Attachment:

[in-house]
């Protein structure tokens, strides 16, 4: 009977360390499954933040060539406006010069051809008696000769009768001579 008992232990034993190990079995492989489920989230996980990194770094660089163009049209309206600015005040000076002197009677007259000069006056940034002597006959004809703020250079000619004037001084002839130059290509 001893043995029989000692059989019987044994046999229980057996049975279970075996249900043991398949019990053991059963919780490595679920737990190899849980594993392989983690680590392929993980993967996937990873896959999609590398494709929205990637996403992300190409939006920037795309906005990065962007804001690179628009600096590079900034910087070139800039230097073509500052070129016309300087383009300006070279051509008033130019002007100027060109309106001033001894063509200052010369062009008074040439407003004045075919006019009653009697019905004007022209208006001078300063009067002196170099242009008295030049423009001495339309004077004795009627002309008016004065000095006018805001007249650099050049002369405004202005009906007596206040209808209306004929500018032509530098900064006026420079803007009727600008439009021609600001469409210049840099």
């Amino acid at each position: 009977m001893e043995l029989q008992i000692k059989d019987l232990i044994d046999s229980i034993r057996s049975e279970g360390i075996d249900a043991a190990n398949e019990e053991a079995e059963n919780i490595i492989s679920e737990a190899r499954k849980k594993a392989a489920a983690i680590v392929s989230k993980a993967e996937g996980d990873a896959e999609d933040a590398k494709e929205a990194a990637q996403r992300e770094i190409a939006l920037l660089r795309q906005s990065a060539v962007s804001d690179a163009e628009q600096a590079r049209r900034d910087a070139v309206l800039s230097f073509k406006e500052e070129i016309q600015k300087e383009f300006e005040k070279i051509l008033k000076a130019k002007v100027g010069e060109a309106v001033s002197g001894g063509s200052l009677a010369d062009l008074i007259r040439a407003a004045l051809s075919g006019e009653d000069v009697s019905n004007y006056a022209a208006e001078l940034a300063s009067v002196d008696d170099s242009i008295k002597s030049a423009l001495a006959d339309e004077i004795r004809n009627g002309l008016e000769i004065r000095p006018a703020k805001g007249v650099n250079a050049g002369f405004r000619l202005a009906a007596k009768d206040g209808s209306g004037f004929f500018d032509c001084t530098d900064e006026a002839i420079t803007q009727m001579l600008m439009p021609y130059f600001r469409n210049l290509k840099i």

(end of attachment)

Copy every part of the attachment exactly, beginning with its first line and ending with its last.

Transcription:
[in-house]
């Protein structure tokens, strides 16, 4: 009977360390499954933040060539406006010069051809008696000769009768001579 008992232990034993190990079995492989489920989230996980990194770094660089163009049209309206600015005040000076002197009677007259000069006056940034002597006959004809703020250079000619004037001084002839130059290509 001893043995029989000692059989019987044994046999229980057996049975279970075996249900043991398949019990053991059963919780490595679920737990190899849980594993392989983690680590392929993980993967996937990873896959999609590398494709929205990637996403992300190409939006920037795309906005990065962007804001690179628009600096590079900034910087070139800039230097073509500052070129016309300087383009300006070279051509008033130019002007100027060109309106001033001894063509200052010369062009008074040439407003004045075919006019009653009697019905004007022209208006001078300063009067002196170099242009008295030049423009001495339309004077004795009627002309008016004065000095006018805001007249650099050049002369405004202005009906007596206040209808209306004929500018032509530098900064006026420079803007009727600008439009021609600001469409210049840099």
């Amino acid at each position: 009977m001893e043995l029989q008992i000692k059989d019987l232990i044994d046999s229980i034993r057996s049975e279970g360390i075996d249900a043991a190990n398949e019990e053991a079995e059963n919780i490595i492989s679920e737990a190899r499954k849980k594993a392989a489920a983690i680590v392929s989230k993980a993967e996937g996980d990873a896959e999609d933040a590398k494709e929205a990194a990637q996403r992300e770094i190409a939006l920037l660089r795309q906005s990065a060539v962007s804001d690179a163009e628009q600096a590079r049209r900034d910087a070139v309206l800039s230097f073509k406006e500052e070129i016309q600015k300087e383009f300006e005040k070279i051509l008033k000076a130019k002007v100027g010069e060109a309106v001033s002197g001894g063509s200052l009677a010369d062009l008074i007259r040439a407003a004045l051809s075919g006019e009653d000069v009697s019905n004007y006056a022209a208006e001078l940034a300063s009067v002196d008696d170099s242009i008295k002597s030049a423009l001495a006959d339309e004077i004795r004809n009627g002309l008016e000769i004065r000095p006018a703020k805001g007249v650099n250079a050049g002369f405004r000619l202005a009906a007596k009768d206040g209808s209306g004037f004929f500018d032509c001084t530098d900064e006026a002839i420079t803007q009727m001579l600008m439009p021609y130059f600001r469409n210049l290509k840099i």